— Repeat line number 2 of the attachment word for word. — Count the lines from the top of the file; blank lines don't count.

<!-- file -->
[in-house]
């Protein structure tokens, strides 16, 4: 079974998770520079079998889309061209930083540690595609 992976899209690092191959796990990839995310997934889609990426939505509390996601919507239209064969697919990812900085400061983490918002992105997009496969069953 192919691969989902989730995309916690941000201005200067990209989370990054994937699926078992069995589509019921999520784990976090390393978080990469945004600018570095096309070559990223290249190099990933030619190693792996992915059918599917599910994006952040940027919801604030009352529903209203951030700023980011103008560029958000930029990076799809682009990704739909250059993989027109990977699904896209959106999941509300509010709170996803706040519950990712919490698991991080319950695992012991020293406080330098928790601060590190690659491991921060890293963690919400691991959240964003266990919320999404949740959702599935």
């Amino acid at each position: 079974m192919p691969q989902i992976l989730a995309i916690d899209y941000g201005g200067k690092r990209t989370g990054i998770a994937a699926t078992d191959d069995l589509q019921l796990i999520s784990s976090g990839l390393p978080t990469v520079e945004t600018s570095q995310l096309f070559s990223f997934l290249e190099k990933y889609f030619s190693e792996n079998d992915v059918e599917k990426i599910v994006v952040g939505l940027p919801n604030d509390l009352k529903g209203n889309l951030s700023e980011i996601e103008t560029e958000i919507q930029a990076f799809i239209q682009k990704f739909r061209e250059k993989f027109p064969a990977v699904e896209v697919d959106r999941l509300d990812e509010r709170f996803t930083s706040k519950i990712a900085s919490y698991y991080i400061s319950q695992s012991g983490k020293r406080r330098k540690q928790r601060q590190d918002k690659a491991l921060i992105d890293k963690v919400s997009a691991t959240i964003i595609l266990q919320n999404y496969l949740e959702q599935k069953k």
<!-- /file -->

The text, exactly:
């Protein structure tokens, strides 16, 4: 079974998770520079079998889309061209930083540690595609 992976899209690092191959796990990839995310997934889609990426939505509390996601919507239209064969697919990812900085400061983490918002992105997009496969069953 192919691969989902989730995309916690941000201005200067990209989370990054994937699926078992069995589509019921999520784990976090390393978080990469945004600018570095096309070559990223290249190099990933030619190693792996992915059918599917599910994006952040940027919801604030009352529903209203951030700023980011103008560029958000930029990076799809682009990704739909250059993989027109990977699904896209959106999941509300509010709170996803706040519950990712919490698991991080319950695992012991020293406080330098928790601060590190690659491991921060890293963690919400691991959240964003266990919320999404949740959702599935």